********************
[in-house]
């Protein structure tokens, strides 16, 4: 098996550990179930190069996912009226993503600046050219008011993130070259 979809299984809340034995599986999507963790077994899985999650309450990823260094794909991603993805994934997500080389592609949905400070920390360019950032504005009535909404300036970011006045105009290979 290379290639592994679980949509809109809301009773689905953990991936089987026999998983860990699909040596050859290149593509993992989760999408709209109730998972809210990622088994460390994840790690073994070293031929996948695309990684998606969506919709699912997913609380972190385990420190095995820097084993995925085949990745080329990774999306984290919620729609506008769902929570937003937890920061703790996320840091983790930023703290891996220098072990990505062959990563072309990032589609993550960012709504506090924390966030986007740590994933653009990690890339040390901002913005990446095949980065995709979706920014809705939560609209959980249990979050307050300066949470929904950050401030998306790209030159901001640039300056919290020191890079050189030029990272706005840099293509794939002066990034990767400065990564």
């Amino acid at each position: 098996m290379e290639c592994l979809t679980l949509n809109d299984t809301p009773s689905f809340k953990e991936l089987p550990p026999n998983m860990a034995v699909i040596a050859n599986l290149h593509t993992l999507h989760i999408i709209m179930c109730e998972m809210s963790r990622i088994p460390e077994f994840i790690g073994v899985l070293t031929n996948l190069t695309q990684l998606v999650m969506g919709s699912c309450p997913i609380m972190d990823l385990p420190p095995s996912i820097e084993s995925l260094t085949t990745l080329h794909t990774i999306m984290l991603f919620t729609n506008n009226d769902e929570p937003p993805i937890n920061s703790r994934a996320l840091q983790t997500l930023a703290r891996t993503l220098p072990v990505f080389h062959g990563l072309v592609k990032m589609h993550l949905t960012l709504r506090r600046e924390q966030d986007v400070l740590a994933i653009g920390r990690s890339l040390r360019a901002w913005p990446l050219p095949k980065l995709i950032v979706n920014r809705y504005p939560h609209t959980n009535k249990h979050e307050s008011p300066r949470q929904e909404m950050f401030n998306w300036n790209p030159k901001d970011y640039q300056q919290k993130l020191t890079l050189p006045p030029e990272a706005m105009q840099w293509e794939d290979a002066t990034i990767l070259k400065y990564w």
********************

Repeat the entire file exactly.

[in-house]
């Protein structure tokens, strides 16, 4: 098996550990179930190069996912009226993503600046050219008011993130070259 979809299984809340034995599986999507963790077994899985999650309450990823260094794909991603993805994934997500080389592609949905400070920390360019950032504005009535909404300036970011006045105009290979 290379290639592994679980949509809109809301009773689905953990991936089987026999998983860990699909040596050859290149593509993992989760999408709209109730998972809210990622088994460390994840790690073994070293031929996948695309990684998606969506919709699912997913609380972190385990420190095995820097084993995925085949990745080329990774999306984290919620729609506008769902929570937003937890920061703790996320840091983790930023703290891996220098072990990505062959990563072309990032589609993550960012709504506090924390966030986007740590994933653009990690890339040390901002913005990446095949980065995709979706920014809705939560609209959980249990979050307050300066949470929904950050401030998306790209030159901001640039300056919290020191890079050189030029990272706005840099293509794939002066990034990767400065990564």
């Amino acid at each position: 098996m290379e290639c592994l979809t679980l949509n809109d299984t809301p009773s689905f809340k953990e991936l089987p550990p026999n998983m860990a034995v699909i040596a050859n599986l290149h593509t993992l999507h989760i999408i709209m179930c109730e998972m809210s963790r990622i088994p460390e077994f994840i790690g073994v899985l070293t031929n996948l190069t695309q990684l998606v999650m969506g919709s699912c309450p997913i609380m972190d990823l385990p420190p095995s996912i820097e084993s995925l260094t085949t990745l080329h794909t990774i999306m984290l991603f919620t729609n506008n009226d769902e929570p937003p993805i937890n920061s703790r994934a996320l840091q983790t997500l930023a703290r891996t993503l220098p072990v990505f080389h062959g990563l072309v592609k990032m589609h993550l949905t960012l709504r506090r600046e924390q966030d986007v400070l740590a994933i653009g920390r990690s890339l040390r360019a901002w913005p990446l050219p095949k980065l995709i950032v979706n920014r809705y504005p939560h609209t959980n009535k249990h979050e307050s008011p300066r949470q929904e909404m950050f401030n998306w300036n790209p030159k901001d970011y640039q300056q919290k993130l020191t890079l050189p006045p030029e990272a706005m105009q840099w293509e794939d290979a002066t990034i990767l070259k400065y990564w």